On Sherwin Bitsui’s Dissolve: A Review by Veronica Golos

If you have ever been in the southwest, you’d notice the landscape, without the houses and towers, is a layered one—the tan earth, the wide sky, the mountains that mold themselves between the two. Sherwin Bitsui’s book, Dissolve, incorporates this layering in brilliant and many-faceted ways, in one long poem. 

At first reading, it is Bitsui’s images that become the book’s top layer:  

A field of moonlight

double-parked in snowmelt


…a tow-truck 

hoisting up a buck

butterflies leaking from its nostrils


Cranes pass as swans

through runnels underneath this dreaming 


Feather-wrapped mountains

unclutter veins to what remains

before sparking fires

where moonlight warms knuckles

wriggling in the slick throats of the drowning.

You can read through this top layer and underline one image after another, until there seems a surfeit of image—but a slower read, “…breathe it in” is necessary. 

Bubbling beneath this layer, is the poet’s use of verbs. This is important to know, because Bistsui’s mother-tongue is Navajo. Diné Bizaad is a language of verbs, full of movement, phrases, and elegant construction. Phrasing contains motion—the verb of movement “to go” is a basic phrase. Description is done by the verb aspect of it, how something is made, is being made, in the present tense. 

For example, in a written discussion between Bistsui and poet Joy Harjo* Bitsui relates trying to re-translate from its English translation, into Navajo, a Li Po poem, which uses the word “wall.”  When I asked Bistsui about this in a phone call, he told me, “we would describe the ways it was composed: a cement rounding the house.”  Phrasing in Navajo contains motion, description is the action of the noun, how the noun came to be. Or, what it does.  For example, “clock”, would be derived from “it is moved slowly in a circle.” 

And, for this poet, both languages congeal inside his imagination and poetry. 

Amber clouds of bone marrow

lathered over corn husks–

are crushed sideways into toothache,

where waning daylight’s tongue-scent

bleeds through a flypapered horizon. 


This mountain stands near us: mountaining,

it mistakes morning for mourning

when we wear slippers of steam

to erase our carbon footprint

And of course, Mountaining, flypapered, steam, and footprint all achieve movement or the hint of possible movement. 

Here the poet’s blend of language, of scene, and of movement shifts between what seems to be worlds: one of landscape and city, of the huge spaces of the Navajo and the jammed town.  But also between the poet and reader, or speaker and listener. Through both image and motion, we are brought into voice and feeling, and into what I consider another layer: Beauty and its disappearance.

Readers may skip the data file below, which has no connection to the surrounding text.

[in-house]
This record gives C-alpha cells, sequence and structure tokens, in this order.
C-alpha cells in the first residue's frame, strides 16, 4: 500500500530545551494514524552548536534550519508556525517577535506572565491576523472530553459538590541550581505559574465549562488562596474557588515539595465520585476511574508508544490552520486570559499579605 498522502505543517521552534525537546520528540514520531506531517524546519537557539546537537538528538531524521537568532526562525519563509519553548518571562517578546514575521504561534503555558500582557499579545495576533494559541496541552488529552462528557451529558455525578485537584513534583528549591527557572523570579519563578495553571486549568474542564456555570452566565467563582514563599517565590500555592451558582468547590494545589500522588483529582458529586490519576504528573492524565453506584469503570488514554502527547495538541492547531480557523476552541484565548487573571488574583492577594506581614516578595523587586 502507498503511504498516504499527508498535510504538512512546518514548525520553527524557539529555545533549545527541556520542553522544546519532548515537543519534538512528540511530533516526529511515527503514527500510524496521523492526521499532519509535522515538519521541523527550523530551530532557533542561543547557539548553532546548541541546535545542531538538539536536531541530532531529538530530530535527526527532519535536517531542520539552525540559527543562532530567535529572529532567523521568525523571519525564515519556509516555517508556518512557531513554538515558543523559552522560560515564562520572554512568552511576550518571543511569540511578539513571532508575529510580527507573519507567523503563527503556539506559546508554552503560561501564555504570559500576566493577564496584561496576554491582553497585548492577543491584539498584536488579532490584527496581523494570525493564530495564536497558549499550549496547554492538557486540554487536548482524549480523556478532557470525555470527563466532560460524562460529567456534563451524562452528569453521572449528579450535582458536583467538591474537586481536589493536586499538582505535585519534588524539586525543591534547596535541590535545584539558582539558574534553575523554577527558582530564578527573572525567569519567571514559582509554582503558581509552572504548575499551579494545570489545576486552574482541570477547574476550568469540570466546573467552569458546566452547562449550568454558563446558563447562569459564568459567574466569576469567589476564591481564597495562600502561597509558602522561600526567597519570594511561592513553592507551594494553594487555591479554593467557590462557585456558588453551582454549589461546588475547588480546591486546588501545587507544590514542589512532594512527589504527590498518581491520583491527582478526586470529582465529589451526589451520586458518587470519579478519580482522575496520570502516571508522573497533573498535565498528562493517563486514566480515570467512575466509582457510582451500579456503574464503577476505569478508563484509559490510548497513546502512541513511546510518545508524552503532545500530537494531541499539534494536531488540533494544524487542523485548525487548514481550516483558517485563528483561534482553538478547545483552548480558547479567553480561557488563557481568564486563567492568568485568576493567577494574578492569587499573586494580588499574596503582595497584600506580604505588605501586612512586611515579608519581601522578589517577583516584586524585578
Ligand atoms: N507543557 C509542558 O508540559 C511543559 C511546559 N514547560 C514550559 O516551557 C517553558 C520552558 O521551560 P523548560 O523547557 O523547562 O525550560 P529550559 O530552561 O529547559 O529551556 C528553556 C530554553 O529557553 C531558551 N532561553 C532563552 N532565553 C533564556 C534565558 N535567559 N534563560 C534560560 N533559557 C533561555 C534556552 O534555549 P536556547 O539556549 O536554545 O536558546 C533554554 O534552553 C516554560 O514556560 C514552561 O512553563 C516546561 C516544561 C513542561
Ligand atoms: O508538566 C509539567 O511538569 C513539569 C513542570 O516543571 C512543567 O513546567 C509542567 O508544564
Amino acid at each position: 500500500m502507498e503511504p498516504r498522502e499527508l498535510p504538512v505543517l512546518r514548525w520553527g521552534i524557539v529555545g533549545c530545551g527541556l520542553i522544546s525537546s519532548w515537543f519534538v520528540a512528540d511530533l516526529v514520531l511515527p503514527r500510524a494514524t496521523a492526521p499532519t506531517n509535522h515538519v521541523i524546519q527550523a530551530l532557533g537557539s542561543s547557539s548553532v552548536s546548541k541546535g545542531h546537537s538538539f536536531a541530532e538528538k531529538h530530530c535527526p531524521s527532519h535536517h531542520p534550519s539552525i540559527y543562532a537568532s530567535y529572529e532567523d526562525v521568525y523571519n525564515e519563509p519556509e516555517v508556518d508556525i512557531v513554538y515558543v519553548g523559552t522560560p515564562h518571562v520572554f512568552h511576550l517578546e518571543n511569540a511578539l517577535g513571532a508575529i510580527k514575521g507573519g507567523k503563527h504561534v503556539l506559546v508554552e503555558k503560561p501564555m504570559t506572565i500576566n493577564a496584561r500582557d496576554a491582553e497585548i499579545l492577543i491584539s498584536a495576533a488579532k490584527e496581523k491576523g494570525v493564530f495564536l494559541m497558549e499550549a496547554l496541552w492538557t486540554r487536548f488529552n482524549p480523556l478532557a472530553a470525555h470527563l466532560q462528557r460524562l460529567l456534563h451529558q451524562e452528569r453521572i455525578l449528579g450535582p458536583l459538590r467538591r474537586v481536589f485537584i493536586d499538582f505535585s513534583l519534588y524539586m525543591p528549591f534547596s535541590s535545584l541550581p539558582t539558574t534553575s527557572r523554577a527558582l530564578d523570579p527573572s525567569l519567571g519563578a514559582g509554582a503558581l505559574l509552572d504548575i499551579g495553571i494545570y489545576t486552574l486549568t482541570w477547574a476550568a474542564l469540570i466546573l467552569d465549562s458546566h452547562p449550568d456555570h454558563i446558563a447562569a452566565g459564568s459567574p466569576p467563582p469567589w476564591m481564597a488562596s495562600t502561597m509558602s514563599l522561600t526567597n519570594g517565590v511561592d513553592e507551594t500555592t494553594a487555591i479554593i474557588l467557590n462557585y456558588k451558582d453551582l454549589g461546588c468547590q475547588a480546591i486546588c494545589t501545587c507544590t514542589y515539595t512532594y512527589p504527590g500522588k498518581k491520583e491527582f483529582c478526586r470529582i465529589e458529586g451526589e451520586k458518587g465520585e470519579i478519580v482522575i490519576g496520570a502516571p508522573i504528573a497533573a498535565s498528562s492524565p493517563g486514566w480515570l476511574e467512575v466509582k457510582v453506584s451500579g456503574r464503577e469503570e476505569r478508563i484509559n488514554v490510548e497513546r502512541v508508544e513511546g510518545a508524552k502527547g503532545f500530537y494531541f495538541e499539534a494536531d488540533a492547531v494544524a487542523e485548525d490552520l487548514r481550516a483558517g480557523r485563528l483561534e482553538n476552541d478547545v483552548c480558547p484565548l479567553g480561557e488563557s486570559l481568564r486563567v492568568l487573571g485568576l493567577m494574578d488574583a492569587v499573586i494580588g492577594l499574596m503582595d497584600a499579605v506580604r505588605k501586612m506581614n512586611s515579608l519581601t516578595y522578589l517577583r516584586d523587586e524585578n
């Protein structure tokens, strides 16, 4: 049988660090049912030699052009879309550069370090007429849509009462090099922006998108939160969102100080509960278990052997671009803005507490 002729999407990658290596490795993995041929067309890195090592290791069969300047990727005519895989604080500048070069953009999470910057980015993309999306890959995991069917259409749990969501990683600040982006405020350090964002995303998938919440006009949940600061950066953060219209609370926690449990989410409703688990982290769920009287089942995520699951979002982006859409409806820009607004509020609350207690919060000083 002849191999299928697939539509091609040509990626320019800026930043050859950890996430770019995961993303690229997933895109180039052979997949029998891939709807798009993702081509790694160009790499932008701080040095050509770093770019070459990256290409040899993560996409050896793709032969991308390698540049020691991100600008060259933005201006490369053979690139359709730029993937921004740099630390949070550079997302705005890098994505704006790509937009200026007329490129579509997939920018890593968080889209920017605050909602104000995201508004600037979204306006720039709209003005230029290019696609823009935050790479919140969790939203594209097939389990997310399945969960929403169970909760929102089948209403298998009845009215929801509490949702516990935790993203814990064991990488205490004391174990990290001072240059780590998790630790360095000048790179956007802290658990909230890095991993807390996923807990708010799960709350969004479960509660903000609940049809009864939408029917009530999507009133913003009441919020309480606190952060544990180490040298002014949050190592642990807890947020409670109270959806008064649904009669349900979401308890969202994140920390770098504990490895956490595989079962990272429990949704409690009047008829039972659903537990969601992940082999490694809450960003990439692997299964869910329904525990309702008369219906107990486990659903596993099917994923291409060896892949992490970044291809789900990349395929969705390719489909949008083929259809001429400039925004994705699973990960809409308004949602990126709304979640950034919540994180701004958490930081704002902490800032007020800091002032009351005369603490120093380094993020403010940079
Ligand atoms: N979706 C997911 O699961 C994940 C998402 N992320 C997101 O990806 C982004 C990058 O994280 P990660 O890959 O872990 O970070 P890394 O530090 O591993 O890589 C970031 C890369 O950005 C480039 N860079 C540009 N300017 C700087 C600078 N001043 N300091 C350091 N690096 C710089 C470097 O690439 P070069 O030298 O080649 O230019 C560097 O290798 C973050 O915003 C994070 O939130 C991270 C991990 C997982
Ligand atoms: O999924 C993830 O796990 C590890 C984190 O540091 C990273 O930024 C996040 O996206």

One might remember and consider the now famous, much-repeated Navajo chant, 

With beauty before me I walk
With beauty behind me I walk
With beauty above me I walk
With beauty around me I walk**

which becomes in Bitsui’s language, here and not here, present and taken:

There’s a way out–

with the dirt road into cerulean dawn,

tap with clear fingerprints

the windows of cars and trucks

rattling down Highway 77,

and clasp the nine eyes of the desert

shut at the intersection of then and now


The camera sees a storm

its eyes bullet blasts

stacked stop

gas-soaked magpie wings.


A lake, now a tire rut pool,

leaves bitter aftertastes

on single-roomed tongues.

Over and over the poet upturns the landscape, revealing the scabbing beneath. And also, sometimes, it works backwards:  

Neighs spasms onto songs

braiding their highest leaves

into our necklaces of smoke.

And then, like cactus-needles thrusting up through the desert floor, is yet another layer in this important and timely and lovely book.  The anguish and anger of the present day and its history, especially for Indigenous peoples. The remaining uranium leakage, climate change, water contamination, drugs, exile. 

Bluing under a dimming North Star…

the Reservation’s ghost.

 Rising out of the uranium pond—


This plate’s shape is pawned for bread.

Paper lungs collapse …

When they seed guns with powdered bone awls,

Who will be injured by such blue dark?


on the shores of evaporating lakes.

This plot, now a hotel garden,

its fountain gushing forth–

the slashed wrists of the Colorado. 

Here, at the heart of what I see in the book, is the madness of a world that slashes the wrists of the Colorado. Bitsui by using image and unique juxtaposition, arrives at a kind of rubbing against the stones of the past-present world. History of this country’s ravage of the Indigenous peoples, pebbles through the poem: “bison-bone, gun’s shadow, hatchet, scalped hair, we sleep / collared to our children’s nooses.”  

These poems are rich in affective and spiritual associations, seeking to put words together in such a way that they release a spiritual and vital action—giving the reader an experience that enriches, opens a door to the present-past, the past-in-the-present, and is done with a sure hand. 

*The Bomb, Dec.5, 2008 


Veronica Golos is the author of four poetry books: GIRL (3: A Taos Press), which was awarded the Naji Naaman Honor Prize for Poetry; Rootwork (3: A Taos Press); Vocabulary of Silence (Red Hen Press)Winner of the New Mexico Book Award and Translated into Arabic by the poet Nizar Sartawi: and A Bell Buried Deep (Storyline Press), co-winner of the 16th Annual Nicholas Roerich Poetry Prize, adapted for stage and performed at Claremont College of Theology, Claremont, CA. Golos has lectured at Columbia University Teacher’s College, Hunter College, Julliard School of Music, and Dine (Navajo) Technical College, among others. She lives in Taos, New Mexico.